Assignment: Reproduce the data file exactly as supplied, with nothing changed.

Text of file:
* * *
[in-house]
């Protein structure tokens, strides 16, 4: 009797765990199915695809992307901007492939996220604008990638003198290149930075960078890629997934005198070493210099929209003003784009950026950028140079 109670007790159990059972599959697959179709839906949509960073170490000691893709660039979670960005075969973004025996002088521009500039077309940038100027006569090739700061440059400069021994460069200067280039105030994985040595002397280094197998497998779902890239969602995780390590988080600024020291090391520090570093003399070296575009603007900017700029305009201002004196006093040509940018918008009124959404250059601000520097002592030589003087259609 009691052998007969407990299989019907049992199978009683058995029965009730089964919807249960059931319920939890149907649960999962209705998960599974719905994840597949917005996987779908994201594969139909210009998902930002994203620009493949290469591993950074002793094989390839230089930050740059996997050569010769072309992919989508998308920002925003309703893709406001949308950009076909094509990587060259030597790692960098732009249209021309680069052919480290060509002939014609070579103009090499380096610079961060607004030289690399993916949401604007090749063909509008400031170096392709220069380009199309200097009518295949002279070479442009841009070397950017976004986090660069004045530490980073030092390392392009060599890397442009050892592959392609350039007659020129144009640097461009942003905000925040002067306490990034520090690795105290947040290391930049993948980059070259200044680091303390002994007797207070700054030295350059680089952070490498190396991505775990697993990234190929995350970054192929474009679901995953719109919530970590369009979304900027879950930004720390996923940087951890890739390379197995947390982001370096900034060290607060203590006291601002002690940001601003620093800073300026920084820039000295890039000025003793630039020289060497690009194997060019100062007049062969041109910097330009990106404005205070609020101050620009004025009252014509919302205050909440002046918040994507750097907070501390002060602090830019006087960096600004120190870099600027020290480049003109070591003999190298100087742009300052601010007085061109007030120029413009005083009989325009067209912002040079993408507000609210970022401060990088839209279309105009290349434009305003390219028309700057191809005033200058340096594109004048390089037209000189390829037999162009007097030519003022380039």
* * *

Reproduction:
[in-house]
């Protein structure tokens, strides 16, 4: 009797765990199915695809992307901007492939996220604008990638003198290149930075960078890629997934005198070493210099929209003003784009950026950028140079 109670007790159990059972599959697959179709839906949509960073170490000691893709660039979670960005075969973004025996002088521009500039077309940038100027006569090739700061440059400069021994460069200067280039105030994985040595002397280094197998497998779902890239969602995780390590988080600024020291090391520090570093003399070296575009603007900017700029305009201002004196006093040509940018918008009124959404250059601000520097002592030589003087259609 009691052998007969407990299989019907049992199978009683058995029965009730089964919807249960059931319920939890149907649960999962209705998960599974719905994840597949917005996987779908994201594969139909210009998902930002994203620009493949290469591993950074002793094989390839230089930050740059996997050569010769072309992919989508998308920002925003309703893709406001949308950009076909094509990587060259030597790692960098732009249209021309680069052919480290060509002939014609070579103009090499380096610079961060607004030289690399993916949401604007090749063909509008400031170096392709220069380009199309200097009518295949002279070479442009841009070397950017976004986090660069004045530490980073030092390392392009060599890397442009050892592959392609350039007659020129144009640097461009942003905000925040002067306490990034520090690795105290947040290391930049993948980059070259200044680091303390002994007797207070700054030295350059680089952070490498190396991505775990697993990234190929995350970054192929474009679901995953719109919530970590369009979304900027879950930004720390996923940087951890890739390379197995947390982001370096900034060290607060203590006291601002002690940001601003620093800073300026920084820039000295890039000025003793630039020289060497690009194997060019100062007049062969041109910097330009990106404005205070609020101050620009004025009252014509919302205050909440002046918040994507750097907070501390002060602090830019006087960096600004120190870099600027020290480049003109070591003999190298100087742009300052601010007085061109007030120029413009005083009989325009067209912002040079993408507000609210970022401060990088839209279309105009290349434009305003390219028309700057191809005033200058340096594109004048390089037209000189390829037999162009007097030519003022380039």